mum
February 25, 2021

Cavities never sleep: how to prevent them?

For a long time, we have known the importance of being in good health and we pay more and more attention to it. This also applies to our teeth and brushing is essential to prevent cavities. Because caries affects everyone: men, women, children, teens, old and young ...
... Throughout our lives, this threat is waiting for us because the enamel of our teeth is threatened by the bacteria present in our mouth, by our behavioral habits and food. Cavity can occur on the tooth of milk or the definitive tooth. It is important to make this clear because 64% of French people think that caries concern above all the under-19s and 47% consider that it is the under-12s who are primarily affected

What is a decay?

Dental caries is a multifactorial infectious disease. It results from the transformation of sugars into acids by the action of certain bacteria present in the oral environment. These acids attack the hard tissues of the tooth (enamel, dentin, cementum), demineralise them and create cavities which, if the carious lesions are not intercepted, reach and cross the dentine, until reaching the dental pulp, where circulate nerves and blood vessels.

What can cause cavities?

- Some cariogenic bacteria, that is to say that can synthesize sugars to secrete acidic substances that attack the hard tissue of the tooth, starting with enamel.

- Diet is a key factor since sugars are the main fuel for cariogenic bacteria

- Two elements also have a great influence on the risk of cavities. On the one hand, the resistance of the hard tissues of the tooth to acid attacks varies from one individual to another and over the course of life. On the other hand, saliva plays a key role in the permanent balance between the phases of loss and renewal of mineral substances.

- The general state of health

- Pathologies whose medications affect the salivary start

- The socio-economic level

- Wearing an orthodontic appliance

Good prevention: what is it?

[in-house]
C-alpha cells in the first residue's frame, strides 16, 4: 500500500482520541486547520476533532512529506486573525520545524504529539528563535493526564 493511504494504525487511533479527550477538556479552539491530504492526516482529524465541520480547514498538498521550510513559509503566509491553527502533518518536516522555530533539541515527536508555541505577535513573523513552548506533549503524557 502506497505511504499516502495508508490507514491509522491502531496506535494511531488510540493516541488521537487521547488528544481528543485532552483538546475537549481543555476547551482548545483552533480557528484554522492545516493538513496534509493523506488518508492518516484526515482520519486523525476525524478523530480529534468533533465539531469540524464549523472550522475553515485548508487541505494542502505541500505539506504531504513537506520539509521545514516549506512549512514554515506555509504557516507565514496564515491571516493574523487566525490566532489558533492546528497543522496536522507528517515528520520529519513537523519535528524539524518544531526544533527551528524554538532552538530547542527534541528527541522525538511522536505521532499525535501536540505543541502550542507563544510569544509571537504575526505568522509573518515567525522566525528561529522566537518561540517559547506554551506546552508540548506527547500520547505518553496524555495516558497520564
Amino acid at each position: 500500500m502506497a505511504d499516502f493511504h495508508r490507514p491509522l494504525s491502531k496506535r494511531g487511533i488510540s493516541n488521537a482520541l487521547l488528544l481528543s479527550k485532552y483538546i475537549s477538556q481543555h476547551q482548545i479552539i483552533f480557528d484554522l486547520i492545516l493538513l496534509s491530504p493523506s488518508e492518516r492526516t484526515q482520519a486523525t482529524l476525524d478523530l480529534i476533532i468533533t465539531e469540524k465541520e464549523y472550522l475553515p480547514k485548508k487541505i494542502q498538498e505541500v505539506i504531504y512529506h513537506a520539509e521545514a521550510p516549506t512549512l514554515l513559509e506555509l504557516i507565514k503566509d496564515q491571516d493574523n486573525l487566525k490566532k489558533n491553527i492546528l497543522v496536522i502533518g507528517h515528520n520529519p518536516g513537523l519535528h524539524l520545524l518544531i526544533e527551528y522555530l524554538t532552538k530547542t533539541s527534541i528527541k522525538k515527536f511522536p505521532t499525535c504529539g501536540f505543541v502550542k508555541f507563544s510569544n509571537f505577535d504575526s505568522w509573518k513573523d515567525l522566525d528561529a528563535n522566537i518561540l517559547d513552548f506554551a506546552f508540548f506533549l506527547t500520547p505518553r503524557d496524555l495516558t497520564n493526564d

- Regular visit to the dentist.

- Brushing at least twice a day (17% of French people say they brush their teeth once a day: more than one in four men and one in ten women).

- To have a hygiene oral care, you have to choose a good toothpaste and change your toothbrush regularly. Indeed, brushing teeth must be accompanied by a fluoride toothpaste.

Read on!

According to the interviewees, the regular renewal of the toothbrush is quite well acquired for 71% of French people, who say they renew it at least every two months. One in five people change it every six months ... and 2% keep it for more than a year. The toothbrush needs to be changed 4 to 5 times a year.

When to start brushing?

From the youngest age ! But still ... As soon as baby has his first baby teeth, we can start brushing without toothpaste. It will be necessary to use the toothpaste towards two years. You should know that there are toothbrushes and toothpastes for all ages. For example, the Elmex range offers toothpastes for children from 0 to 6 years old and from 7 to 12 years old. There are also toothbrushes for 0-3 year olds, 3-6 year olds and 6-12 year olds.

 

The decay never sleeps

Cavities and their complications represent the first dental pathology in France. Everyone is concerned with decay and at any age. According to the Haute Autorité de Santé, less than 30% of children under 12 have at least one carious tooth to treat. We reach 50% among 12-15 year olds but also against all expectations 44% of adults ... almost as much as among teens and more than in those under 12 years old. Finally 37% of the elderly are affected.

A pathology that has not been eradicated in France

In France, studies have shown a decrease in the prevalence of tooth decay. However, this pathology and its medical complications remain frequent, especially in certain populations recognized as being "at high risk to decay": dependent elderly people, people with disabilities, populations in socio-economic disadvantages.

 

Survey requested by Gaba laboratories at the Viavoice Sounding Institute.



What Really Causes Cavities? (February 2021)